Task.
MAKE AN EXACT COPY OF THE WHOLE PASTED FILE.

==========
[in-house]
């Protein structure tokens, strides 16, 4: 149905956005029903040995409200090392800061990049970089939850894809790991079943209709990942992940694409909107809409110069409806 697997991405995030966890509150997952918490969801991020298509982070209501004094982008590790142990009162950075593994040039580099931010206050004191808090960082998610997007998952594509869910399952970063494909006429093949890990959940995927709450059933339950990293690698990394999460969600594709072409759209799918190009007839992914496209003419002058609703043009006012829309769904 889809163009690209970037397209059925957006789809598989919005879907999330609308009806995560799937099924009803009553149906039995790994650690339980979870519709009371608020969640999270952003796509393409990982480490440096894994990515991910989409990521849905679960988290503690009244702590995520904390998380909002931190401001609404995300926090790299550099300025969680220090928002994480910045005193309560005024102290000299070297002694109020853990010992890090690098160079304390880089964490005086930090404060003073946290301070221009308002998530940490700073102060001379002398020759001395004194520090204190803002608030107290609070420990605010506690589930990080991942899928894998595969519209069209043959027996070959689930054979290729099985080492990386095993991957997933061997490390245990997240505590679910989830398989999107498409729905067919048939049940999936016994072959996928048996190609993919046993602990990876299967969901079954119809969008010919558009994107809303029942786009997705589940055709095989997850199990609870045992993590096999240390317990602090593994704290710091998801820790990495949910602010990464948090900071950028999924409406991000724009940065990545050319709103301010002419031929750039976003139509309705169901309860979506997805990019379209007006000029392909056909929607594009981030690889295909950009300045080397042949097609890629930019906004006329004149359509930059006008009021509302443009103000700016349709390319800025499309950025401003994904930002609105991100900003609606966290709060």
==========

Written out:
[in-house]
């Protein structure tokens, strides 16, 4: 149905956005029903040995409200090392800061990049970089939850894809790991079943209709990942992940694409909107809409110069409806 697997991405995030966890509150997952918490969801991020298509982070209501004094982008590790142990009162950075593994040039580099931010206050004191808090960082998610997007998952594509869910399952970063494909006429093949890990959940995927709450059933339950990293690698990394999460969600594709072409759209799918190009007839992914496209003419002058609703043009006012829309769904 889809163009690209970037397209059925957006789809598989919005879907999330609308009806995560799937099924009803009553149906039995790994650690339980979870519709009371608020969640999270952003796509393409990982480490440096894994990515991910989409990521849905679960988290503690009244702590995520904390998380909002931190401001609404995300926090790299550099300025969680220090928002994480910045005193309560005024102290000299070297002694109020853990010992890090690098160079304390880089964490005086930090404060003073946290301070221009308002998530940490700073102060001379002398020759001395004194520090204190803002608030107290609070420990605010506690589930990080991942899928894998595969519209069209043959027996070959689930054979290729099985080492990386095993991957997933061997490390245990997240505590679910989830398989999107498409729905067919048939049940999936016994072959996928048996190609993919046993602990990876299967969901079954119809969008010919558009994107809303029942786009997705589940055709095989997850199990609870045992993590096999240390317990602090593994704290710091998801820790990495949910602010990464948090900071950028999924409406991000724009940065990545050319709103301010002419031929750039976003139509309705169901309860979506997805990019379209007006000029392909056909929607594009981030690889295909950009300045080397042949097609890629930019906004006329004149359509930059006008009021509302443009103000700016349709390319800025499309950025401003994904930002609105991100900003609606966290709060």